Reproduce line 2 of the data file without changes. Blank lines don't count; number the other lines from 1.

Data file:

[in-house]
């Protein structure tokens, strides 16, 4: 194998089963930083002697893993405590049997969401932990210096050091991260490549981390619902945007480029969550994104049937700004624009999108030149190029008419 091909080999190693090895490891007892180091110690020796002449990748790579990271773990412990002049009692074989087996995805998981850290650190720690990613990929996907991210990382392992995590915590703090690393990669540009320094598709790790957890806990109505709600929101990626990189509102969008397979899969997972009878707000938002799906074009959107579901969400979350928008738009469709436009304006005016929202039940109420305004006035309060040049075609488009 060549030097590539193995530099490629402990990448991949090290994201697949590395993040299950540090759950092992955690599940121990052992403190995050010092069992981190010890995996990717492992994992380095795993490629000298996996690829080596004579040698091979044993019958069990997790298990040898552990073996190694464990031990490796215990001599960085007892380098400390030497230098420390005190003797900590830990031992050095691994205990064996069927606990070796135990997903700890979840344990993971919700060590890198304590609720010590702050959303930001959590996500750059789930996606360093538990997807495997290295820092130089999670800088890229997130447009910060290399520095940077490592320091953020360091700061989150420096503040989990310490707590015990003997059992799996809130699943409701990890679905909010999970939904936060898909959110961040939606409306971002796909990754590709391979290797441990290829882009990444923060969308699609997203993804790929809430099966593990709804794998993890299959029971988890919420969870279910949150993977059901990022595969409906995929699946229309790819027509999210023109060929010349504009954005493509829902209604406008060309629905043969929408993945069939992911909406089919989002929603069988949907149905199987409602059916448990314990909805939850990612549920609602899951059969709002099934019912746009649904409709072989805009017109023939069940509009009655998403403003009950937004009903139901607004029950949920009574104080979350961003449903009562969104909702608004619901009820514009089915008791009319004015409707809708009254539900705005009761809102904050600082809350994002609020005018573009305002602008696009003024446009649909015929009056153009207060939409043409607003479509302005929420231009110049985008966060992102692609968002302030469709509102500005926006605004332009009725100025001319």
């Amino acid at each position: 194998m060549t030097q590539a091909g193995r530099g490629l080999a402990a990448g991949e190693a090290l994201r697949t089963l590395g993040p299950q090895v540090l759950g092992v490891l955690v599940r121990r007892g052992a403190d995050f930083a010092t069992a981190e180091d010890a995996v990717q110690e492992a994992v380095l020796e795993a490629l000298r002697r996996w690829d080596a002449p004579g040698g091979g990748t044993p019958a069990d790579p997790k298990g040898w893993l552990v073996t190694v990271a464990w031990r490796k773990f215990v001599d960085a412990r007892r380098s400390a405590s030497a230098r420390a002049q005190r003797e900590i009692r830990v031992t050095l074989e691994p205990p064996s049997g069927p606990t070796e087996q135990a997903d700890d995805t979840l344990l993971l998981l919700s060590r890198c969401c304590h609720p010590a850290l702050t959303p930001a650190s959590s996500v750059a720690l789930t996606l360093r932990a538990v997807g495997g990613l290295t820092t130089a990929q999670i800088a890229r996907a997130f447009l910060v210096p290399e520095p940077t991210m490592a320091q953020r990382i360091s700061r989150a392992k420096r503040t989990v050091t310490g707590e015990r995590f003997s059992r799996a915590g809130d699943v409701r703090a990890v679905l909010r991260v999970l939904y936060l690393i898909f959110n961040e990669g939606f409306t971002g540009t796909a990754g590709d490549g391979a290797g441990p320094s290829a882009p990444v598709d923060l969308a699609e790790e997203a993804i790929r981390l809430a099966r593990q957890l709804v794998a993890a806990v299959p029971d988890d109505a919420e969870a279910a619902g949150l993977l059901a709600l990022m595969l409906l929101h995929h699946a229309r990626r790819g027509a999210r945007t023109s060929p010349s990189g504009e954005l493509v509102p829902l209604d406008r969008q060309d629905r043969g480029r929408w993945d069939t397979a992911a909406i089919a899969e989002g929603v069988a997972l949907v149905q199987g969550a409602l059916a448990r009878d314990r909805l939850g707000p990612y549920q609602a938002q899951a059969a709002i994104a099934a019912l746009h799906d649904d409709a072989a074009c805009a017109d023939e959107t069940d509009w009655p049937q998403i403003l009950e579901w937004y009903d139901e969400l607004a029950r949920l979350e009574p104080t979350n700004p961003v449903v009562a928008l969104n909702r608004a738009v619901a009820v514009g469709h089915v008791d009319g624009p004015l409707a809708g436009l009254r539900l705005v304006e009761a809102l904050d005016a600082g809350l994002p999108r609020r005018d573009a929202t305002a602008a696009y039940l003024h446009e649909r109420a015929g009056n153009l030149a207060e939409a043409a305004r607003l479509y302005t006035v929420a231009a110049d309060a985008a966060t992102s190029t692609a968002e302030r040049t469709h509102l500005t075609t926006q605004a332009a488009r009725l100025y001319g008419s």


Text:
């Protein structure tokens, strides 16, 4: 194998089963930083002697893993405590049997969401932990210096050091991260490549981390619902945007480029969550994104049937700004624009999108030149190029008419 091909080999190693090895490891007892180091110690020796002449990748790579990271773990412990002049009692074989087996995805998981850290650190720690990613990929996907991210990382392992995590915590703090690393990669540009320094598709790790957890806990109505709600929101990626990189509102969008397979899969997972009878707000938002799906074009959107579901969400979350928008738009469709436009304006005016929202039940109420305004006035309060040049075609488009 060549030097590539193995530099490629402990990448991949090290994201697949590395993040299950540090759950092992955690599940121990052992403190995050010092069992981190010890995996990717492992994992380095795993490629000298996996690829080596004579040698091979044993019958069990997790298990040898552990073996190694464990031990490796215990001599960085007892380098400390030497230098420390005190003797900590830990031992050095691994205990064996069927606990070796135990997903700890979840344990993971919700060590890198304590609720010590702050959303930001959590996500750059789930996606360093538990997807495997290295820092130089999670800088890229997130447009910060290399520095940077490592320091953020360091700061989150420096503040989990310490707590015990003997059992799996809130699943409701990890679905909010999970939904936060898909959110961040939606409306971002796909990754590709391979290797441990290829882009990444923060969308699609997203993804790929809430099966593990709804794998993890299959029971988890919420969870279910949150993977059901990022595969409906995929699946229309790819027509999210023109060929010349504009954005493509829902209604406008060309629905043969929408993945069939992911909406089919989002929603069988949907149905199987409602059916448990314990909805939850990612549920609602899951059969709002099934019912746009649904409709072989805009017109023939069940509009009655998403403003009950937004009903139901607004029950949920009574104080979350961003449903009562969104909702608004619901009820514009089915008791009319004015409707809708009254539900705005009761809102904050600082809350994002609020005018573009305002602008696009003024446009649909015929009056153009207060939409043409607003479509302005929420231009110049985008966060992102692609968002302030469709509102500005926006605004332009009725100025001319």